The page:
Another example is the "I'll be your girl" line--it's usually not a great idea to play feminine references against male characters in vids, and vice versa. I've seen some painfully bad results, though it's usually most egregious when the entire song has recurring gender markers. (For a cool page on other vid guidelines, check this out.) But anyway, I think it's forgivable here. Not as perfectly in context as my favorite example, which are the lines "come out, Virginia" and "you Catholic girls start much too late" in a Wiseguy vid ("Only the Good Die Young" by Merricat Kiernan and killabeez) I love, but okay. One thing I might have changed was the "give me some more of your drugs" clip, because I'll almost always choose a lyric-to-clip metaphor over literalism; and yet it is a great clip.

One of the things that's fun about this song, is you get that change of tone and pace midway through to play with. I think that works well for Justin and Brian, whose relationship yo-yos between poignancy and soap opera.

You know, I've been watching more vids and reading more stories, but I think I've shot my wad with commentary today. I've been watching (and rewatching) some vids I want to make more critical remarks about, but I'm waffling, because I don't often go the critical route with stuff by people I know. And the few times I've done it, I've second-guessed myself afterwards. I'm a wuss.




anaxila recently posted some fabulous fairy icons, which people should flock to. On a radically different note, koimistress posted just today an excerpt from the blog of an Iraqui woman which carried a whiff of The Handmaid's Tale, the echoes of which in my psyche can still freak me the fuck out, years after first reading it.




Great speculation or maybe wishful thinking from gwyn_r about the possibility of canonical gay characters on Angel this fall. No spoilers except for casting--pure what-iffery.




sherrold pointed out this article, which rails against gay stereotypes in Queer as Folk, Queer Eye, and other shows. Because I am lazy and am tiring of typing, I'm just going to dump my list response here, even though it's kind of inadequate to what I'd really like to say.

Comparing any purportedly "co-opted" gay images with minstrels is becoming popular, and I always do stop to give the idea serious thought--but my gut tells me it's specious. I'd like to tackle that idea and tear it apart in an essay or something; I just don't think I could do it as well as others could. Must think about it more.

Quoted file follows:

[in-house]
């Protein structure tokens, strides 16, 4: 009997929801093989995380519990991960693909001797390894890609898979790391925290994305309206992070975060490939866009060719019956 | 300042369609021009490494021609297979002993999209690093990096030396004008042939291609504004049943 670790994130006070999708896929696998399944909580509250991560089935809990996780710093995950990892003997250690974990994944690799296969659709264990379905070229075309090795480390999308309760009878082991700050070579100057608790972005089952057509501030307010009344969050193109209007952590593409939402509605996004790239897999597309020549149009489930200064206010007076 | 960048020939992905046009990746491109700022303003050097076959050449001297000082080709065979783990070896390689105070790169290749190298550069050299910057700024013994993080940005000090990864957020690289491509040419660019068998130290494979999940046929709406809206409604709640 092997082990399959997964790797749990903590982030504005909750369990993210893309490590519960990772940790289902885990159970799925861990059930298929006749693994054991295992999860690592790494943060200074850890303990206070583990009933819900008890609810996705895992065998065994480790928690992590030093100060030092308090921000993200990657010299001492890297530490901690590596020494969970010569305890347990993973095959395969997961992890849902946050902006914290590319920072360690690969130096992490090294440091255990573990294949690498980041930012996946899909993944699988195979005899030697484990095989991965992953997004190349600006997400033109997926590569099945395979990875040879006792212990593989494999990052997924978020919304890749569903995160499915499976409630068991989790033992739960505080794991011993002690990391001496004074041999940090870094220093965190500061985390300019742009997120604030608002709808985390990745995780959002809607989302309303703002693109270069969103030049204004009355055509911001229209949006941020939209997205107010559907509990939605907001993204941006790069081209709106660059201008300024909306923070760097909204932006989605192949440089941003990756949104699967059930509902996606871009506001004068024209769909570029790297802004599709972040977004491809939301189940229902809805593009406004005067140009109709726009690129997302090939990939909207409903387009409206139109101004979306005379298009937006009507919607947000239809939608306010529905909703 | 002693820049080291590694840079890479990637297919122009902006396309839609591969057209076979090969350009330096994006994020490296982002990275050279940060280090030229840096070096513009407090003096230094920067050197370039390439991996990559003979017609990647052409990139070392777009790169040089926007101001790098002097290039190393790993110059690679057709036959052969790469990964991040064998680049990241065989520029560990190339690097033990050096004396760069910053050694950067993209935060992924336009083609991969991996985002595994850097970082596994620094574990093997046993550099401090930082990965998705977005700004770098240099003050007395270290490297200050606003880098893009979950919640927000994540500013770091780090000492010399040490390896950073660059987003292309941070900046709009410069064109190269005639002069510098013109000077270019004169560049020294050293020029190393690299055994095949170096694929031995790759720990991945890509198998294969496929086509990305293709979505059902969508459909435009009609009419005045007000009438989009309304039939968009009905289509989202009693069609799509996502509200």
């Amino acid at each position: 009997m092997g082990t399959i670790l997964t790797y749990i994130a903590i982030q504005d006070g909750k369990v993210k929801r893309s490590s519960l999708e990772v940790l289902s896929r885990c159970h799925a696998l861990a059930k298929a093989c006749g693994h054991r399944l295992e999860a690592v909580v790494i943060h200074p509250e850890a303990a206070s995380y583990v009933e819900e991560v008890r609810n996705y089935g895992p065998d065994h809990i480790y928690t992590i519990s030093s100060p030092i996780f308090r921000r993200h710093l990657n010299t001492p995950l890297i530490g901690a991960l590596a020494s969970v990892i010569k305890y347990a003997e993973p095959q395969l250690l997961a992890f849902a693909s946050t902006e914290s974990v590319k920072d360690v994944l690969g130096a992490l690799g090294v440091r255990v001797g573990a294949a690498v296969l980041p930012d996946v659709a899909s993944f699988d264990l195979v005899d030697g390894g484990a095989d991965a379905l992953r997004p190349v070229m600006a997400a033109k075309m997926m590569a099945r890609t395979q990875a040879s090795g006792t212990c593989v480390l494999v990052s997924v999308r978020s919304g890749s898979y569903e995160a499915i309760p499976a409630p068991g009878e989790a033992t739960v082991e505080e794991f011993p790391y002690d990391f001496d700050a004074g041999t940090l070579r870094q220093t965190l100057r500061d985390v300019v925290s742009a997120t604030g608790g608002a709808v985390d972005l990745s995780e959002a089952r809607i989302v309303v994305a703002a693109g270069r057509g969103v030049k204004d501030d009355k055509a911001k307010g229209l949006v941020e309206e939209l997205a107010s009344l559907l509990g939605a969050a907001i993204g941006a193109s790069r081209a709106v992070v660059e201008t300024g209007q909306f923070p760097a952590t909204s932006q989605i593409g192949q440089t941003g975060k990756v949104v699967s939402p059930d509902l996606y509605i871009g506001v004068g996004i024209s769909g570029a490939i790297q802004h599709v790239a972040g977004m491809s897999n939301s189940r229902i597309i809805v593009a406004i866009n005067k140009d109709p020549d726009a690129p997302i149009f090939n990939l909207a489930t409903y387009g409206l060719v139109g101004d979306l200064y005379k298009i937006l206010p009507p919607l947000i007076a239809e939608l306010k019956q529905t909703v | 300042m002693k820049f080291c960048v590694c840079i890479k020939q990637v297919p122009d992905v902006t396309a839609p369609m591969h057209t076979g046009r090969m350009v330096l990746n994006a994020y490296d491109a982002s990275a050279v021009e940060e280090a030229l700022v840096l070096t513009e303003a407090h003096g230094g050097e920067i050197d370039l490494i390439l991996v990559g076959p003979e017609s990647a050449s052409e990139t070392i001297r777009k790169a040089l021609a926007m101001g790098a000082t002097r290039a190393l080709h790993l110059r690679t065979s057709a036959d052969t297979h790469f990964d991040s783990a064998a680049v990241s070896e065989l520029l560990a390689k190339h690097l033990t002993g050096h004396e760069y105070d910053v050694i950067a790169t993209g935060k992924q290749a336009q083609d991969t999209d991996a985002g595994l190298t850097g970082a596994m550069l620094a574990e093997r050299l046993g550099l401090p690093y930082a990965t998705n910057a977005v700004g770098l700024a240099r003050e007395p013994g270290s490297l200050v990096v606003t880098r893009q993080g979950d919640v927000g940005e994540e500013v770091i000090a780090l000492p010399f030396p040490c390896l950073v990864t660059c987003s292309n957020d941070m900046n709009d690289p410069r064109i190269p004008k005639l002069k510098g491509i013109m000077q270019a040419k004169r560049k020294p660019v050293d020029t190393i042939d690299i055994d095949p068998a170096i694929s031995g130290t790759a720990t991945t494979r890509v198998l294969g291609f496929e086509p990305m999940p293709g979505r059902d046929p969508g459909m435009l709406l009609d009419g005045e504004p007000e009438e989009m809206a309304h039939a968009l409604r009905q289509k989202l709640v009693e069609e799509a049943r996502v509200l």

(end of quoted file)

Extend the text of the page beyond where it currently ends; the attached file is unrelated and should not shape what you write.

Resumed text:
This article's points misfire widely to me. Like when he asks, "Where are the shows about gay people in which homosexuality is a taken-for-granted-but-never-ignored aspect of the characters' lives?" Uh, hello, how about on QaF, which you so blithely malign, jerkwad? No complex gay characters, my ass. Those characters are incredibly complex, and they're *not* the de-gayed, sanitized guys you see on Will & Grace either.

Maybe this critic has watched the show for three years and is saying that, but I doubt it, because Emmett, Michael, David, Ben, Lindsey, Melanie, Vic, Ted--these are all just people living their very ordinary lives. The only characters who really act up and out, out on the edge, are Brian ("...another stereotype, the sex-crazed Adonis") and by extension Justin, who gets sucked in (er, yeah) to that lifestyle a lot of the time. And yet Brian is probably the most complex character on the show, I'd say, and Justin is pure gayboy hero material. The show has so many examples of joy and love and positive messaging without beating you with a heavy moral stick, and yet its whole point is to entertain, which is what it should be doing. It's self-aware, too; they have an entire episode parodying idealized media depictions of gay life, and they hold themselves up for examination. It could be a hard line to walk, between showing people at their human, normal worst--drugs, casual sex, misogyny, etc--and stereotyping them, but I don't think the show has ever come *close* to perpetuating the simplified, pandering portrayals of gays on, say, sitcom television.

The only person over-simplifying things is the person who wrote the article--he's guilty of stereotyping his source material instead of seeing the real, rounded people in those shows. QEftSG gives us gay men acting exactly like themselves, showing themselves to be human--joking, turning serious, displaying empathy and generosity and good-natured mockery. QaF is more soap-operatic, but it's never dumb.

Thank you and good night.